January blues for the insurance industry following benefits reimbursement decision

England and Wales

We now have the Court of Appeal’s emphatic judgment in R (Aviva Insurance Ltd and Swiss Reinsurance Co Ltd) v. Secretary of State for Work and Pensions allowing the Secretary of State’s appeal against the High Court’s ruling on the recovery of Compensation Recovery Unit (CRU) payments by insurers. For the insurance industry, the Court of Appeal’s judgment will not serve as a remedy for the January blues.

High Court decision

The subject of the judicial review had been the interpretation and application of the Social Security (Recovery of Benefits) Act 1997 and its compatibility with the European Convention of Human Rights (EHCR). The issue at stake was whether the obligation on insurers to repay 100% of benefits received by the claimant, irrespective of whether there was contributory negligence, or the insurer was only responsible for a portion of the damages, was compatible with the insurers’ rights under ECHR Protocol 1 Article 1. The High Court had found in favour of the insurer claimants.

Court of Appeal decision

In his detailed Judgment, unequivocally endorsed by Sir Julian Flaux, Dingemans LJ identified ‘fair balance’ as the central issue and noted that:

  • State benefits are only payable to the date of compromise, with a long stop date of five years.
  • Insurers can benefit from the state providing free medical care if care continues outside of the above period.
  • Damages for loss of earnings are paid net of income tax, with a consequent loss to the state.

He also focused on the chronological implications as regards:

  • the wider evolution of social and economic policy;
  • the point at which concerns had been raised by the insurance industry;
  • the relevant periods for bringing such actions.

In doing so, Dingemans LJ noted that:

  • The regime that the insurers were seeking to unpick had been born out of Sir William Beveridge’s 1942 report on Social Insurance and Allied Services, which in turn had been enshrined in the Law Reform (Personal Injuries) Act 1948, Social Security Act 1989 and the Social Security (Recovery of Benefits) Act 1997.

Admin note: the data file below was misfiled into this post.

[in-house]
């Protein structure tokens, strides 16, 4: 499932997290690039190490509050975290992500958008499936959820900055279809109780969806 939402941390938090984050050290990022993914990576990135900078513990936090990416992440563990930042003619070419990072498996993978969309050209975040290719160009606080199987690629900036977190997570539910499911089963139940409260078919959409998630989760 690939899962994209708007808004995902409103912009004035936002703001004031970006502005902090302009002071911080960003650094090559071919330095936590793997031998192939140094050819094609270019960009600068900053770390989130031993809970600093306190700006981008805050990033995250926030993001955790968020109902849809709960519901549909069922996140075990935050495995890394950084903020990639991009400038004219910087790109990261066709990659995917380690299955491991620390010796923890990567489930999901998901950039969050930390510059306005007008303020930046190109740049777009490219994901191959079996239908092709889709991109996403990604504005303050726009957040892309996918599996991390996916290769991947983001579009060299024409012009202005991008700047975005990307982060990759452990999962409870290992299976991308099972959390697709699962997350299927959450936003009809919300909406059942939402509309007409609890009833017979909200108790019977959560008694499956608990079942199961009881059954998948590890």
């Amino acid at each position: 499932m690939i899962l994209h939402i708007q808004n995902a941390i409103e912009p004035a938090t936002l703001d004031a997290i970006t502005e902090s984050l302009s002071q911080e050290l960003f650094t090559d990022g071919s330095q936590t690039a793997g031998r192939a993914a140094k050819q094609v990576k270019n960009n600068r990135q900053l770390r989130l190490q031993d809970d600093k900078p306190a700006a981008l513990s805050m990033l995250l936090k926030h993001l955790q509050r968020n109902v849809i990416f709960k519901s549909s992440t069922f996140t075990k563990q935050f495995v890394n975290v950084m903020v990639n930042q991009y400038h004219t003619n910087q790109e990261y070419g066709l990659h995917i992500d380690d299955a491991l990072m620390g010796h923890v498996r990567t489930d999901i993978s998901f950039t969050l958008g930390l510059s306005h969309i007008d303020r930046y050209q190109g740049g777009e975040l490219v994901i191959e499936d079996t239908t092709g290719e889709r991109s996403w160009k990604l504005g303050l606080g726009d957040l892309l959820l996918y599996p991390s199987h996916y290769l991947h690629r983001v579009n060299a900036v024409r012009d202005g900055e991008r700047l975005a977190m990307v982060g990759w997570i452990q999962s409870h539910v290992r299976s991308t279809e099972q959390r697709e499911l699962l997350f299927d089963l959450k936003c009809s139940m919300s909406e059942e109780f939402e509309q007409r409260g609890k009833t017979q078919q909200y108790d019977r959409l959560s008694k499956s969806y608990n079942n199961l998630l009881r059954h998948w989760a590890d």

• The ABI had not objected to the ‘social and economic policy choices’ set out in the 1997 Act which had been in operation for 21 years by the time the insurers had commenced the present proceedings. Adding that any reasonable insurer in the EL market ‘must have known that medical understanding about causes of industrial diseases would develop, and the law would react to those developments’.
  • In this instance, CPR 54.5 imposed a three month time limit for bringing judicial review proceedings. Dingemans LJ did not accept that the insurers’ difficulty in identifying when they considered the 1997 Act began to infringe their rights under Article 1 should serve as justification for ignoring that time limit. He expanded that such time limits serve to ensure that any ‘necessary interference with good administration is kept within reasonable and proportionate limits’. He termed the prospect of:
    • Permitting the ‘exhumation’ of such an extensive number of CRU certificates as creating ‘administrative difficulties for both the insurers and the Secretary of State’; and
    • Permitting insurers to bring damages claims for all CRU certificates issued since either 2 October 2000 or 1 January 2003 (depending upon the circumstances in each such claim) as ‘the antithesis of a rapid audit of the legality of decision making’.

The Secretary of State’s appeal was unanimously allowed and the claim for judicial review was dismissed.


The short point, the position for insurers is as it was. They are liable to meet 100% of the benefits that appear on a CRU certificate and, in co-defended claims, the DWP will continue to pursue the first payor for the full sum.

The Court of Appeal provided a comprehensive explanation as to how they had approached ‘fair balance’ and made their collective view on time limits clear. As Sir Julian Flaux added in a succent endorsement, the:

recoupment of social security benefits paid to the victims of the tort is a matter of socio-economic policy which is quintessentially a matter for Parliament not for the Courts’.

Given the enormity of what is at stake, it may be that this is not the final chapter. However, the compelling and forceful views of Dingeman LJ and Sir Julian Flaux may well mean that, at least as regards CRU, the insurance industry will not recover from these January blues.

For a look back at the position as it was after the High Court’s decision, see our earlier Law-Now.

Further reading:

R (Aviva Insurance Ltd and Swiss Reinsurance Co Ltd) v. Secretary of State for Work and Pensions [2022] EWCA Civ 15.